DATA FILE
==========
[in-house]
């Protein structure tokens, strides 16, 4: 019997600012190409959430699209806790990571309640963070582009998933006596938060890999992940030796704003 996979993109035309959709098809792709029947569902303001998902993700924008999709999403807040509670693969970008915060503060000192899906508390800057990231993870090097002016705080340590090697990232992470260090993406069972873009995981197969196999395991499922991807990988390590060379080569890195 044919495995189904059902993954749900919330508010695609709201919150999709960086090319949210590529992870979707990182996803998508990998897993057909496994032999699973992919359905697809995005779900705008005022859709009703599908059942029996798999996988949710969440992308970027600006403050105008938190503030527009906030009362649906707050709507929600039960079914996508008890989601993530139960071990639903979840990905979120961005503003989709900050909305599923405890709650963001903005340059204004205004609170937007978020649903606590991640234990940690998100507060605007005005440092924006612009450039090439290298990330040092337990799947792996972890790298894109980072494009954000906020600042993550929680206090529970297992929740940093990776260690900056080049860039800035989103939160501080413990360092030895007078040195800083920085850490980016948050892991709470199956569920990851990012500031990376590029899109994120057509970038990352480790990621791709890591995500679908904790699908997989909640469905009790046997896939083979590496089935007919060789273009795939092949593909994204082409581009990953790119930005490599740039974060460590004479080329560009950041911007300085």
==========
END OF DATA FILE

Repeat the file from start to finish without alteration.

[in-house]
């Protein structure tokens, strides 16, 4: 019997600012190409959430699209806790990571309640963070582009998933006596938060890999992940030796704003 996979993109035309959709098809792709029947569902303001998902993700924008999709999403807040509670693969970008915060503060000192899906508390800057990231993870090097002016705080340590090697990232992470260090993406069972873009995981197969196999395991499922991807990988390590060379080569890195 044919495995189904059902993954749900919330508010695609709201919150999709960086090319949210590529992870979707990182996803998508990998897993057909496994032999699973992919359905697809995005779900705008005022859709009703599908059942029996798999996988949710969440992308970027600006403050105008938190503030527009906030009362649906707050709507929600039960079914996508008890989601993530139960071990639903979840990905979120961005503003989709900050909305599923405890709650963001903005340059204004205004609170937007978020649903606590991640234990940690998100507060605007005005440092924006612009450039090439290298990330040092337990799947792996972890790298894109980072494009954000906020600042993550929680206090529970297992929740940093990776260690900056080049860039800035989103939160501080413990360092030895007078040195800083920085850490980016948050892991709470199956569920990851990012500031990376590029899109994120057509970038990352480790990621791709890591995500679908904790699908997989909640469905009790046997896939083979590496089935007919060789273009795939092949593909994204082409581009990953790119930005490599740039974060460590004479080329560009950041911007300085």